If there’s one thing the Whitecaps proved in their 3-2 win over Colorado last Friday, it’s that they are definitely not the worst team in MLS. That’s a good thing, but sadly we won’t be facing the Rapids every week. Next up is Portland, a team that is in all likelihood much better than their 3-5-1 record might indicate.
The reason for that is twofold. First, the Timbers have not yet played a home game due to stadium renovations, and are starting their season with a 12-match road trip, à la last year’s DC United. Second, after a horrendous 0-5-1 start that saw them outscored 17-6, they have won three straight, conceding only one goal in each of the three victories.
Winning three straight road games is no mean feat, so the ‘Caps must be on their toes at BC Place, especially considering they have a record of 1-2-2 at home so far. But despite the ‘Caps early season blues, there is reason to be cautiously optimistic.
Similar to Portland, the ‘Caps had a horrific beginning to the year with a 0-4-1 start that saw them outscored 9-4. Since then they are 2-1-2, and up 6-5 in goals over that span. Despite all their offensive woes (helped a lot by Colorado’s ineptitude), the ‘Caps look like they have a reliable defence once again: they’ve conceded 14 goals in 10 matches, which is 11th in MLS and better than five teams currently in playoff places.
The one change the ‘Caps could make to really push their defence into the league’s top-tier is to stop giving away so many penalties. They have conceded a ridiculously-high six penalties already, and in their last five matches have conceded more goals from the spot (3) than from any other situation (2).
Part of this has to do with the ‘Caps going 0-6 on major VAR decisions this season (four penalties awarded against the ‘Caps, one penalty for the ‘Caps taken away, one ‘Caps goal overturned), but part of it also has to do with players making dumb decisions in the box (see both of Colorado’s penalties). The ‘Caps need to be a bit more disciplined as a unit, which has been a common theme for a while now.
With regards to who starts against Portland, I wouldn’t be surprised if Marc Dos Santos sticks with the exact same XI as last Friday. He has kept the same backline together the last two matches, while Jon Erice, Inbeom Hwang, and Russell Teibert appears to be the preferred midfield trio as of now. The most likely change would be Andy Rose in place of Teibert, as Rose got the winner and was fearless going forward against the Rapids, but maybe he’ll be a super-sub for another week.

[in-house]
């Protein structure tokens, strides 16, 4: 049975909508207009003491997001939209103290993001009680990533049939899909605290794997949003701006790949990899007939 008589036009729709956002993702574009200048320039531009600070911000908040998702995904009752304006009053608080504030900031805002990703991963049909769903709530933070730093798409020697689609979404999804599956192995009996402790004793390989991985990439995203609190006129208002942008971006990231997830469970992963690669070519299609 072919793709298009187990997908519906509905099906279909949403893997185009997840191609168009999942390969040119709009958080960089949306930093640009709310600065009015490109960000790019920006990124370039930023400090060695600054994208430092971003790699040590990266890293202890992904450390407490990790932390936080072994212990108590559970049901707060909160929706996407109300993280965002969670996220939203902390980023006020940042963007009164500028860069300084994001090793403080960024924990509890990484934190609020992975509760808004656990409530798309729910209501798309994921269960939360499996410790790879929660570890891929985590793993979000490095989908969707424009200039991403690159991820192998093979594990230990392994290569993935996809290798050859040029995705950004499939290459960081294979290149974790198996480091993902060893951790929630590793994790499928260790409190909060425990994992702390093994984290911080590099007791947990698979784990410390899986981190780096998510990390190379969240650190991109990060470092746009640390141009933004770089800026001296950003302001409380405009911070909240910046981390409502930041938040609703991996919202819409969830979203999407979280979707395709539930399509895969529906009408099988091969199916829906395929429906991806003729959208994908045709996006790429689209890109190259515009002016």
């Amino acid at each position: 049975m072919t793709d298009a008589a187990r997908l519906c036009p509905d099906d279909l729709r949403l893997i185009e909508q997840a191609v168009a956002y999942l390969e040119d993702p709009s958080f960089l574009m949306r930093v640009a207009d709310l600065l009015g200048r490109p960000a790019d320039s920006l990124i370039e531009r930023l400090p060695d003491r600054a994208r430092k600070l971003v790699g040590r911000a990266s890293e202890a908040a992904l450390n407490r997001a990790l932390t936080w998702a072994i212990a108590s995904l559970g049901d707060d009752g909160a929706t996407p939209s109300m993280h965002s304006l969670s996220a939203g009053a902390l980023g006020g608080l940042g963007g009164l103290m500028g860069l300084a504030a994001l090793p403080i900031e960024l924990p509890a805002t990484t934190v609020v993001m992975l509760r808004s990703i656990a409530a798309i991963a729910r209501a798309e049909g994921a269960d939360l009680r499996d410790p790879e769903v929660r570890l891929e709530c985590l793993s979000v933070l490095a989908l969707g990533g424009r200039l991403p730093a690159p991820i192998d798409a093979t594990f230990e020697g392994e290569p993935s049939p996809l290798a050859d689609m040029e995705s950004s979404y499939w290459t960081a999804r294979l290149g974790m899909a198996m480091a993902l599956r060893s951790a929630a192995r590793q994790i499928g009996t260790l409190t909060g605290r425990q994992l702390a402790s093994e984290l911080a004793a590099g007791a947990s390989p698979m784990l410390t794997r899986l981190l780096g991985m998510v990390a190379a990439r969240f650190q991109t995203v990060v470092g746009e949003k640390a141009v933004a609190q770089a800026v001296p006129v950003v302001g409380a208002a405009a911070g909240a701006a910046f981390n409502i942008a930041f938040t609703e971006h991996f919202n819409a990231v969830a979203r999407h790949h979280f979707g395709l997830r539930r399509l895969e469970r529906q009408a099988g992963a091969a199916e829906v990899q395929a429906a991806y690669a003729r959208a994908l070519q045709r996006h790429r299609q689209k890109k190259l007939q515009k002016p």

Up front, it wouldn’t make sense to drop Fredy Montero now given that he finally got on the scoresheet against the Rapids with both a goal and an assist, while you can make the same case for Lucas Venuto (goal) and Lass Bangoura (assist and disallowed goal). The knock against Montero’s performance is that he had a hand in both Colorado penalties, but I don’t think that will sway Dos Santos’ decision to start him again. With Yordy Reyna injured the only real replacements on the wing would be PC or Brett Levis, and I can’t see Bangoura or Venuto making way for them against Portland.
Looking at the visitors, the Timbers made a big splash this week by smashing their transfer record to sign 24-year-old Argentine forward Brian Fernandez from Club Necaxa of Liga MX. Fernandez recorded 18 goals and 5 assists in 32 appearances for the Mexican side, and will certainly be a big player when he hits the pitch, but the ‘Caps will more than likely not have to worry about him for this match due to visa issues and a suspension still hanging over him from a three match ban in Mexico.
The current danger men for the Timbers are their attacking “big three” of Diego Valeri (2 goals, 6 assists), Sebastian Blanco (2 goals, 4 assists), and Jeremy Ebobisse (4 goals). Portland looked very vulnerable at the back in the early going, and have conceded the third-most goals in MLS, but as I mentioned earlier they have been much more solid in that regard during their current winning streak.
Derby days are always fun, and the ‘Caps have a chance to snuff a little bit of the excitement that is rising in Oregon at the moment. MLS’ change to a 14-team postseason in a 24-team league means that the Whitecaps are only two points back of a playoff spot as things stand, a reminder that fortunes can turn around quite quickly in this league.